“Although I wrote earlier that I did not accept R.D Laing’s theory that psychosis is a path to higher wisdom, there are a few cases of rather acute episodes of psychotic illness from which the patient emerges changed and perhaps enriched, and this sequence of events appears to be particularly common in those who become gurus because the revelation which enriches them forms the basis of their subsequent teaching. Jung certainly suffered from hallucinations and episodes of depersonalisation.” 
A large part of Jung’s four year mental illness and recovery involved healing and re-inventing himself. This obviously meant developing a functioning ego which was acceptable to the wider world. In his healing, Jung strived to achieve meaning. His salvation was to develop his own theory of reality known as Analytical Psychology. He had broken away from not only his father’s religion, but also from Freud. His life and work was an attempt to find a substitute for religion, a secular form of salvation and perhaps from the distress of his parent’s wounds. He understood all too well the fact that ‘what is not resolved will be repeated.’
Storr said when he met and interviewed him; Jung clearly believed that he was a prophet and a guru. Storr was fascinated by gurus and in his book Feet of Clay; he examines with humane insight several gurus such as Jim Koresh, Georgei Gurudjieff, Rudolph Steiner, Bhagwan Shree Rajneesh, Jung, Sigmund Freud, Ignatius Loyola, Paul Brunton and Mother Meera. He is particularly explicit that Jung was a guru.
‘What I’m writing now,’ he told me ‘is pure poison. But I owe it to my people.’ I was taken aback by this remark at the time, for I knew that no ordinary psychiatrist would talk like that of ‘my people’: that is the statement of a guru. Jung’s disciples might be few, but he had no doubts about his position.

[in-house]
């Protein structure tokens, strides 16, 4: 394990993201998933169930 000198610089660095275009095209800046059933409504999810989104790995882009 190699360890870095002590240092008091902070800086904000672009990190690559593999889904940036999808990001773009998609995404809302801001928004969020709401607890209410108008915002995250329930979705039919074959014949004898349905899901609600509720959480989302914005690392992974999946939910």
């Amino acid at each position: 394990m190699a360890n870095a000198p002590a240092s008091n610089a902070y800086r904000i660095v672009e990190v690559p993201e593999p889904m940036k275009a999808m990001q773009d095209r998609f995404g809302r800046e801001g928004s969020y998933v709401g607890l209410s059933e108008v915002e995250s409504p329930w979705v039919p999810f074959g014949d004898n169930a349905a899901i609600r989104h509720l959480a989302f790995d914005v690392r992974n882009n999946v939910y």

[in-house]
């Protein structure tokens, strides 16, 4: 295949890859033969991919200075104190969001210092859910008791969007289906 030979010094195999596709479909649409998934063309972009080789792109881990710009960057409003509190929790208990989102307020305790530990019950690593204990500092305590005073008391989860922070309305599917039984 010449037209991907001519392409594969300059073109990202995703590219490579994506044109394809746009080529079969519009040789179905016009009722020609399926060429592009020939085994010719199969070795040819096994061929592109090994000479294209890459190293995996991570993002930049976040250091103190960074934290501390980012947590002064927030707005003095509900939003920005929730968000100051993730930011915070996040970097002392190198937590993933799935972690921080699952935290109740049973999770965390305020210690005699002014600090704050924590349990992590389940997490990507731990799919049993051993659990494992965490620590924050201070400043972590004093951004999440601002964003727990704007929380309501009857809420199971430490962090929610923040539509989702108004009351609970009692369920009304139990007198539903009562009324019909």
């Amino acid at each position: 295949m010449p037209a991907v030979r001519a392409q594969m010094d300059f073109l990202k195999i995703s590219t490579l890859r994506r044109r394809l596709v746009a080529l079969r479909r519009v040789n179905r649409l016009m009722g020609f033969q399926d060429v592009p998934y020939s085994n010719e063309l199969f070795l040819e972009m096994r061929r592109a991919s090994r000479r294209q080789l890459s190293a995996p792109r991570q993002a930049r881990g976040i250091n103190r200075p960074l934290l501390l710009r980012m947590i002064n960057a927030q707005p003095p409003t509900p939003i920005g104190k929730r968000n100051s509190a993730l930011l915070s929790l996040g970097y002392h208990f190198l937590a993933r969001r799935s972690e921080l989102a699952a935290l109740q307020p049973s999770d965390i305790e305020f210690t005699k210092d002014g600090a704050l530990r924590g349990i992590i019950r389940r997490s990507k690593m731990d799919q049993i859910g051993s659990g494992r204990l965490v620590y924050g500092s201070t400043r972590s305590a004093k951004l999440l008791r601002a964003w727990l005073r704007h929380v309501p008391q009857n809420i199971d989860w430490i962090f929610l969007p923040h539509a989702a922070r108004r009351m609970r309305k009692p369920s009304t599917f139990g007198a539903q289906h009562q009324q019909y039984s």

Jung’s behaviour as a prophetic guru would have made it very difficult if not impossible for him to meet Ramana Maharshi, who as a genuine guru would have seen through Jung’s claim to be a prophetic guru. It seems that Jung only intellectually understood the practice of self enquiry resulting in the displacement of the ego by the atman ‘the Self’.
“The goal of Eastern religious practice is the same as that of Western mysticism: the shifting of the centre of gravity from the ego to ‘the self’, from man to God. This means that the ego disappears in ‘the self’ and man in God. It is evident that Shri Ramana has either really been more or less absorbed by ‘the self’, or has at least struggled earnestly all his life to extinguish his ego in it.” 
Jung’s error was to question Ramana Maharshi’s state by using psychological analysis. But psychology is a subject limited to the study of the mind. What Ramana Maharshi practically demonstrated transcends psychology because the atman ‘the self’ is not the mind. Jung admits this in his own way.
“The equation self=God is shocking to the Europeans. As Shri Ramana’s statements and many others show, it is a specifically Eastern insight, to which psychology has nothing further to say except that it is not within its competence to differentiate between the two. Psychology can only establish that the empiricism of the ‘self’ exhibits a religious symptomatology, just as does that category of assertions associated with the term ‘God’. “